Thanks in advance,



  • @viniciusferrao:

    Woha! There's a lot of fingerprints for Windows Systems. And the only one that appears to be useful is this one:

    8192:128:1:52:M*,N,W2,N,N,S:            Windows:Vista::Windows Vista/7

    Simply putting a # in front of this line and enabling TCP drop for Windows systems is the idea?

    It's an idea. No idea if it will work. I haven't needed to filter on OS, so I haven't looked at how the rule is constructed. I would make a test rule, look at the debug on the rules, then edit pf.os, re-create the rule and compare.


  • Banned

    Almost every single TCP/IP parameter used in the fingerprinting is easily configurable via registry. Or Google e.g. for "OSfuscate" for a single-click GUI way. Hopefully, realizing how futile this is could finally move you to focusing on some useful security-related tasks instead.



  • @doktornotor:

    Almost every single TCP/IP parameter used in the fingerprinting is easily configurable via registry. Or Google e.g. for "OSfuscate" for a single-click GUI way. Hopefully, realizing how futile this is could finally move you to focusing on some useful security-related tasks instead.

    This is just to block the dumb user. Which is the major source of problems.

    A good enough solution is enemy of the perfect solution.



  • Hello all,

    Has anyone been successfull with this approach ?
    Doesn't seem to have any effect other than blocking all TCP traffic but I might (probably) be wrong somewhere.

    Thanks



  • I like windows XP, but the fact that it is now unsupported has forced me to upgrade lots of computers…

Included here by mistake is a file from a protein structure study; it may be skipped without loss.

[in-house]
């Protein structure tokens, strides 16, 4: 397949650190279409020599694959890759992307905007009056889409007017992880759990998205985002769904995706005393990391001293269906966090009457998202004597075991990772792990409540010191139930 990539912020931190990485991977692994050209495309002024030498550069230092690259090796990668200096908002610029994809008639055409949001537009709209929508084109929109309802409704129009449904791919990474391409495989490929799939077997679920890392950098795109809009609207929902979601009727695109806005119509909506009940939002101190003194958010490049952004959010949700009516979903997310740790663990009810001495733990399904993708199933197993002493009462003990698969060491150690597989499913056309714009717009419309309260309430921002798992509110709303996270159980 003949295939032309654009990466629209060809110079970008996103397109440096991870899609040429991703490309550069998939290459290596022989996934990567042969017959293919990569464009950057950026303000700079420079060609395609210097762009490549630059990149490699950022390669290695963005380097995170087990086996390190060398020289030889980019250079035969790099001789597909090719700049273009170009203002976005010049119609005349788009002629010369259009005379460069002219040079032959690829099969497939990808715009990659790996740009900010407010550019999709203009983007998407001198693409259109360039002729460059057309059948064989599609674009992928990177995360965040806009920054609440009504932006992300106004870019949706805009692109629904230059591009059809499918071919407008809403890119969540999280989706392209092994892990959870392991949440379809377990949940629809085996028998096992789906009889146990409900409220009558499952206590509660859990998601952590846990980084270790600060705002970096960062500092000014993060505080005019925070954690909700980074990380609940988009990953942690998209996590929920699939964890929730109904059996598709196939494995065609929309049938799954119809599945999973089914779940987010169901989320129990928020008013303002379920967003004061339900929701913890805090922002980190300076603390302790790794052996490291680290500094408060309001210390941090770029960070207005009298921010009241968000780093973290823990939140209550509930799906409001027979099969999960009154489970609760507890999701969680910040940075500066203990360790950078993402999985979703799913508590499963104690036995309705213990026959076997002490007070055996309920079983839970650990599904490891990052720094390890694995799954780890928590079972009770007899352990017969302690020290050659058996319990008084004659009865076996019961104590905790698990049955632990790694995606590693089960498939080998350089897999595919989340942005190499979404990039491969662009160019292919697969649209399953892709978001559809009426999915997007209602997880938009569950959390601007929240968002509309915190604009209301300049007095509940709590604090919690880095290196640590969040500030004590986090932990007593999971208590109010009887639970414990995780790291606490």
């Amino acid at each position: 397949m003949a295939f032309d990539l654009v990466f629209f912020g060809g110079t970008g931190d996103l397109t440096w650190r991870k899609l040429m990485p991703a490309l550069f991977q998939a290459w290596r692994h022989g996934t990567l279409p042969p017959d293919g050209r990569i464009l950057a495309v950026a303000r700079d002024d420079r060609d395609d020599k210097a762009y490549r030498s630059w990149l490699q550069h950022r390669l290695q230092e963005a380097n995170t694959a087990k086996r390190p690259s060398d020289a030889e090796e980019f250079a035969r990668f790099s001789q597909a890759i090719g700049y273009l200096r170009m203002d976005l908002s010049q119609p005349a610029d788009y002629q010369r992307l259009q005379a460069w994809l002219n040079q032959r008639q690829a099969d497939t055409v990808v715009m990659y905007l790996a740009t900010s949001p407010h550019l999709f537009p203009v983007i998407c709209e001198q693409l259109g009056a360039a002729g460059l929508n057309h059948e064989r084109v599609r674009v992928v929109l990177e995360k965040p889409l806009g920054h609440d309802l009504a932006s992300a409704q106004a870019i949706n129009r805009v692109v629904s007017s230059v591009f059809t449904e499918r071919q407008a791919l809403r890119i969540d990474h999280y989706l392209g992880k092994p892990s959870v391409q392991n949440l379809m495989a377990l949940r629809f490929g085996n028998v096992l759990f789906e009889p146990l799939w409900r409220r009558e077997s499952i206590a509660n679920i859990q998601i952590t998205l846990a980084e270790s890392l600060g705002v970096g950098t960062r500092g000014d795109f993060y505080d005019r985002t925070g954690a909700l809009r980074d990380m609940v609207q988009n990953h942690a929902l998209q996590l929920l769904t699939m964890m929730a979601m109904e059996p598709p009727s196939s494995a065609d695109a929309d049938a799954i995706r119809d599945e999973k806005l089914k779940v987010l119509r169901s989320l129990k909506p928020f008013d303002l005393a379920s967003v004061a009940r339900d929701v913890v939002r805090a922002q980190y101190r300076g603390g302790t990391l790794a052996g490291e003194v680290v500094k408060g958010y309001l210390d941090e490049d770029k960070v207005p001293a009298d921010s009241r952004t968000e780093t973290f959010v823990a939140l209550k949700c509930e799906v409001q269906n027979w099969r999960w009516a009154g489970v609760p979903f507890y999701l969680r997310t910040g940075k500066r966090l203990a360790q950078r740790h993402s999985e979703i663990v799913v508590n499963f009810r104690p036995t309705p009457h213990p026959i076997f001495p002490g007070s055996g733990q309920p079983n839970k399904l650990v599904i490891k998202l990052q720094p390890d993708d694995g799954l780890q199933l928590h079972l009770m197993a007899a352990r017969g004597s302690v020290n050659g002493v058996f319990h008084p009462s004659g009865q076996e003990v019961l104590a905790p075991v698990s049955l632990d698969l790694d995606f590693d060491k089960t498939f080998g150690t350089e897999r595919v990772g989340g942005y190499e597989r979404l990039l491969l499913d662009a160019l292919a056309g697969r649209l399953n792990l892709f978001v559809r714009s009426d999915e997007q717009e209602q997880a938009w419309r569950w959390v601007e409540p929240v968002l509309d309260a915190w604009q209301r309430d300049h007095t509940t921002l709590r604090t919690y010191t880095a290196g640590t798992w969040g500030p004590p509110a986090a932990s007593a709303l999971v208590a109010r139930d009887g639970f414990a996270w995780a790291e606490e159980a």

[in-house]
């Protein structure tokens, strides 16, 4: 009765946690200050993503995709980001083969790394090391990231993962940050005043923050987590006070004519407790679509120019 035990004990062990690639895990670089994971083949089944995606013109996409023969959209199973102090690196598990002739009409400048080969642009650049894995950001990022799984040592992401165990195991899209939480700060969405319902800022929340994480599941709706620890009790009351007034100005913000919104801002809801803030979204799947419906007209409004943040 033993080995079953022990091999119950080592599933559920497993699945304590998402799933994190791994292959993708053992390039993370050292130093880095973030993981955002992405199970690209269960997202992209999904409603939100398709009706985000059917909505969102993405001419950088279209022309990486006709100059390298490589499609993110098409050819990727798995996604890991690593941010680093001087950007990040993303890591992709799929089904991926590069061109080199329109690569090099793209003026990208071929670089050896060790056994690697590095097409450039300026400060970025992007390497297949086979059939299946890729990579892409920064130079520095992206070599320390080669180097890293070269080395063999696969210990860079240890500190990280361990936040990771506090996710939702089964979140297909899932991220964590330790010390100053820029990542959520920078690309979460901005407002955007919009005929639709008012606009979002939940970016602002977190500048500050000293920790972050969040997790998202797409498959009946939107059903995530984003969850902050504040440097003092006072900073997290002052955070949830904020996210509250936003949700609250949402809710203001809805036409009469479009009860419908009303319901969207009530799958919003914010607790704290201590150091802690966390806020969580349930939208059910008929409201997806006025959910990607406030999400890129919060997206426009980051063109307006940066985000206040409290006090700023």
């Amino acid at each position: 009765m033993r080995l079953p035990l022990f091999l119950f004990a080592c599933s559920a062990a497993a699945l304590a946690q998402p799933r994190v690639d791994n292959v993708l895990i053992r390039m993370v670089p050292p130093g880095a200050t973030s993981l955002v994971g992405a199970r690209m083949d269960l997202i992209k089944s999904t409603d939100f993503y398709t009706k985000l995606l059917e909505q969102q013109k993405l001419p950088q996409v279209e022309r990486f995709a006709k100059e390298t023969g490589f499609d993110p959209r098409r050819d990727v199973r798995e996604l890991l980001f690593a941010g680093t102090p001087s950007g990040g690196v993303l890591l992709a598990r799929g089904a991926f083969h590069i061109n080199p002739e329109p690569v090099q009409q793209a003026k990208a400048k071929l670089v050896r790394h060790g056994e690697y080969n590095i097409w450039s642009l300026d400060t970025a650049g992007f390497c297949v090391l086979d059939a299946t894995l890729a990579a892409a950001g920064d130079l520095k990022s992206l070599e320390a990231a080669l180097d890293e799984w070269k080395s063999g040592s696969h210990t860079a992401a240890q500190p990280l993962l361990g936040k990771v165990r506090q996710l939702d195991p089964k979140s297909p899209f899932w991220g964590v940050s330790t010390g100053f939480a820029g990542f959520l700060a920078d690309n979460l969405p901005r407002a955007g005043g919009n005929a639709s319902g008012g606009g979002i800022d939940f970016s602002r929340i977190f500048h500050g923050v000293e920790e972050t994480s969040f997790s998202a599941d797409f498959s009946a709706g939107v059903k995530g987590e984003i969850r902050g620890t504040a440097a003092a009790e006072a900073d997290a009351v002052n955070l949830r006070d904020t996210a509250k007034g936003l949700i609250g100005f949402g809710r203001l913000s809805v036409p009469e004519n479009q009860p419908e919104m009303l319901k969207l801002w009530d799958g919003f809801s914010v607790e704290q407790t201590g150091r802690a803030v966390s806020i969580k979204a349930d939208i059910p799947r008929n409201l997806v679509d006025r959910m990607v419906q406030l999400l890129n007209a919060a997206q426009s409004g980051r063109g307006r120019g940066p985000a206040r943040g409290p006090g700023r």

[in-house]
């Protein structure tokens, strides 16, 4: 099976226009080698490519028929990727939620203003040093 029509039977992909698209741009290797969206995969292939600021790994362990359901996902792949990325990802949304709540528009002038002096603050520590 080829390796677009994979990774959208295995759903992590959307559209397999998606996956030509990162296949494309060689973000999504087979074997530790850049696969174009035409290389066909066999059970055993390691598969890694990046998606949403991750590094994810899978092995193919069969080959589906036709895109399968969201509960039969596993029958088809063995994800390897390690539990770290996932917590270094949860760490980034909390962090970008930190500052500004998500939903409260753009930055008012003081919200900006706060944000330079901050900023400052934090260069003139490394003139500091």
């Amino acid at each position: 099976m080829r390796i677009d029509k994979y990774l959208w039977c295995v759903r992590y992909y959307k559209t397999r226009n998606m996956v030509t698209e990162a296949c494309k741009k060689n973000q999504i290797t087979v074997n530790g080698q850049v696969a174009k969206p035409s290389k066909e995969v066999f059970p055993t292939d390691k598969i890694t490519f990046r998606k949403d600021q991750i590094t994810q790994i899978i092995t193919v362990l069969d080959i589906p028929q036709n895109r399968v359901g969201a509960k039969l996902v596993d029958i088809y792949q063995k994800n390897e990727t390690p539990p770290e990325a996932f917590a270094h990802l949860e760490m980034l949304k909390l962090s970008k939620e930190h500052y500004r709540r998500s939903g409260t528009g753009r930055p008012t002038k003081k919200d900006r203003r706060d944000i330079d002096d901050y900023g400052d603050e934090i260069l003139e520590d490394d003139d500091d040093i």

To Linux...  (-:



  • I suspect that trying to block XP by using some sort of tcp/ip fingerprinting is going to be less than effective, and will cause other problems to boot (Server 2003 probably has the same fingerprint).

    I suspect that some other angle would be the better approach (group policy, using a proxy and filtering on the browser ID string, etc).

    But please do post back here if you find something that works.


  • Rebel Alliance Global Moderator

    "I almost forget, there's a department rule to block WAN connection from XP clients after the end of support."

    I am curious to what idiot came up with that policy, and what idiot in IT agreed that it was something they could even do?

    When my son's were in school, they had to install a cisco secure client to access the network.  If your school is going to run a security policy that controls access to the extent hey OS XYZ is not allowed access.  NAC/NAP with a client on the box would be a much more effective method than trying to fingerprint the OS by their tcp traffic.



  • Push out a group policy for XP machines to run a script that will update a MAC address list that can be imported to whatever.


  • Rebel Alliance Developer Netgate

    After some digging and testing, it looks like pf's p0f code can at least match XP in some, if not many/most cases.

    No guarantees for accuracy, but I committed some code to 2.2 to let it be selected. The commit applies cleanly to 2.1.2 also.

    You can apply 6316efd305fdce649851634fcd8bd123686d8d18 with the System Patches package and then select Windows XP in the OS drop-down on the firewall rule. Make sure it's a block rule, and make sure the rule is at the top of the list as usual. If you're on 2.2 you can wait for the next new snapshot later today to try it out.



  • I run XP on one machine because some perfectly good legacy hardware requires it, but I also block XP from accessing the internet or being accessed.  Basically, I'd say if you are the owner of XP system, I would block its internet access, but if you are providing a service to customers, I wouldn't because you may be killing off 30% of your business.



  • I'd take losing the 30% of my business instead of having to deal with a compromise. But that's just me.

    There are only 2 solutions to the XP problem:

    1. Linux
    2. Air-gap the computers that still need to run XP.

    Anything else is begging for a compromise. I know I'll get stoned for this, but it's the truth. Any outdated OS has no place on the public internet. If we could only drop the outdated routers as well…

    Just my $0.02. Others will disagree with me, to each their own.